- Access to a mentor who will work with them on a one-to-one basis. Their experience spans a number of genres and mediums – The New York Times, Al Jazeera, The Guardian, BBC World Service, Prospect Magazine.
- Participants, depending on their level of experience, will also have the opportunity to go on internships, work placements or to get their work published.
- We offer our participants a wide range of events in order to build their networks and create reporting opportunities. We publish this work on the project blog.
What impact has the project had?
Previous participants – who were part of the first cohort in 2016/17 – have gone on to get paid roles in the industry and freelance work. Others have used the project to help support their entrepreneurial ventures, or to set themselves up as experts. It is about supporting the participants with their individual goals, so for example, we are just as proud of the person who got a contract with the BBC as we are with the person who had an article published in English for the first time.
The aspect I am perhaps most proud of is being able to gather together these individuals as valued professionals. Through the asylum process, many have become disconnected to their identities as experienced, educated, and valued professionals. This process has an obvious knock on effect on their self-esteem. Through the project, we are able to play a small part in rebuilding this.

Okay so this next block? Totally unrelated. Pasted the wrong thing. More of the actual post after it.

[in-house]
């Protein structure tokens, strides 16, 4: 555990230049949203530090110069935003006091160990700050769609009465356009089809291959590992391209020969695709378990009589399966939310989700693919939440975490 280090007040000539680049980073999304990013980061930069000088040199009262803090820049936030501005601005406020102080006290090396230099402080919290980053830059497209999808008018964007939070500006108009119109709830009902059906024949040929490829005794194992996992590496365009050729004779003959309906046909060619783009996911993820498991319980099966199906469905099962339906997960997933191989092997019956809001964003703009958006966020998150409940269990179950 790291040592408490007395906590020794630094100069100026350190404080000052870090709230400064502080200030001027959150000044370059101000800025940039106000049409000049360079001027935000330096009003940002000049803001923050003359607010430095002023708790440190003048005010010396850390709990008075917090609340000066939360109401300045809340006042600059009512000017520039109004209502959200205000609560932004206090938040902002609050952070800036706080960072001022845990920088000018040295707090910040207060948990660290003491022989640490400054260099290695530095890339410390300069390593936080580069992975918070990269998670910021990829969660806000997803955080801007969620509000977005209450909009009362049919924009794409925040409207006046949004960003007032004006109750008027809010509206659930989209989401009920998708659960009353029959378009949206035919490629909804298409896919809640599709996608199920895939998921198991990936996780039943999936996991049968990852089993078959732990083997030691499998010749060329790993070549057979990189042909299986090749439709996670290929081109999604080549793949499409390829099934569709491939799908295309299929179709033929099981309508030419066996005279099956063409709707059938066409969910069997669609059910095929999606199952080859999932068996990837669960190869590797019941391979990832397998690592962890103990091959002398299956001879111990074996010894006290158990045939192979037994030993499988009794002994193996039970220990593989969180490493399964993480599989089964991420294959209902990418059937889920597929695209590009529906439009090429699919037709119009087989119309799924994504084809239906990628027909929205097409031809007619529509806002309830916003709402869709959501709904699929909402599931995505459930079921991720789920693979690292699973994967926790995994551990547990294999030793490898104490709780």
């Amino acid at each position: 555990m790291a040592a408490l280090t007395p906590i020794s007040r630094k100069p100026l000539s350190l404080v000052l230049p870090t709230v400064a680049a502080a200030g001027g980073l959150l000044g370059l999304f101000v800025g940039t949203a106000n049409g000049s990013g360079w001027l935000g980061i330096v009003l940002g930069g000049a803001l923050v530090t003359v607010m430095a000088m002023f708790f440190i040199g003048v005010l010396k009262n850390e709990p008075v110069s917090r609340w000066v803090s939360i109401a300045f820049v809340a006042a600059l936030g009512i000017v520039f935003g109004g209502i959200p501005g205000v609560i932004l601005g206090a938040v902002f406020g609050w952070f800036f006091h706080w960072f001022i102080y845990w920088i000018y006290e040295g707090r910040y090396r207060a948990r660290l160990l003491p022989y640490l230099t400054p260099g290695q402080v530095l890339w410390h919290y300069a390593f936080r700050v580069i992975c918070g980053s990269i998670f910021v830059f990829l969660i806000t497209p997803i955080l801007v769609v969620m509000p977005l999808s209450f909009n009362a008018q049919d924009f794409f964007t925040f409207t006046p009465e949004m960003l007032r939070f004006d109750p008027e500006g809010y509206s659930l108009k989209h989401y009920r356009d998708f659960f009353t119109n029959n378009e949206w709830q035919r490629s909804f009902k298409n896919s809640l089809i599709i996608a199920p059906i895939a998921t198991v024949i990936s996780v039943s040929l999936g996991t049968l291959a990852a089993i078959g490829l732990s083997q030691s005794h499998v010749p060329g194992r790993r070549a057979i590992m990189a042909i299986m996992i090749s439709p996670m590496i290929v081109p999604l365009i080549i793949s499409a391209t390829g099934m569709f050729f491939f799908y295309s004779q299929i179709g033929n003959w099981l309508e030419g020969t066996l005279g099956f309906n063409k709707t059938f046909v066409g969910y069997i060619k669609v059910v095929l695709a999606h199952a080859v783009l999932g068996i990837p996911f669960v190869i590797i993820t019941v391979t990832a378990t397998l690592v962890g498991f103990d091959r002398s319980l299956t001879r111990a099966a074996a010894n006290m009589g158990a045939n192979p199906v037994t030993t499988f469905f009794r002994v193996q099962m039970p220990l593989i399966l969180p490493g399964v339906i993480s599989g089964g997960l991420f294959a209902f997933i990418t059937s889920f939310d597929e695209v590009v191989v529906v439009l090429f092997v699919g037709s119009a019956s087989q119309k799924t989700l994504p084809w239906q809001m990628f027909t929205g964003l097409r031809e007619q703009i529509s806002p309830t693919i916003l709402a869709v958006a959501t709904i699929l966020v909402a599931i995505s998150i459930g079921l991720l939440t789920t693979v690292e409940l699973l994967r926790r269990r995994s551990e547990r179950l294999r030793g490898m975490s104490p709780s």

Prior to joining the project, one particular Syrian participant had sent off more than 100 applications to media roles, however the project team found him an internship with an investigative organization, where he now works full-time as a data researcher, and described the project as offering “a life changing opportunity”.
The project also has an important role to play in the lives of our undergraduate and postgraduate students as a vehicle for intercultural learning. James Cropper, a Journalism graduate said:
“The chance to collaborate with such a diverse group of people has been an invaluable experience. With each participant came a slightly different style of journalism influenced by the culture that they brought to Britain. These experiences…have added new dimensions into how my own journalism career will be formed in the future”.
Some of LCC’s MA students have been working collaboratively with participants on media projects that challenge what it is to be a migrant or refugee. Some of this work will be exhibited at forthcoming exhibition Visible Justice.
The project also has a positive impact on the mentors. Patrick Kingsley, a reporter for The New York Times who mentored participants told us:
“I’m meant to help Jamil and Ziad understand more about journalism, about writing, and about reporting… I expect I have learnt just as much from them as they have from me – if not more.”
What does the RJP have coming up in the future?
It is important for the project to have a public-facing side in order to get involved in the discourse around representation and integration in the media and society. We are currently planning an event on 26th October 2019 which will bring together our core participants, journalists, policy-makers, academics, editorial leaders and the public.
Follow the RJP on Twitter at @refugeejourno to keep up to date with their projects and stories, and read their posts on their website here.
*All pictures courtesy of Veronica Otero and the RJP.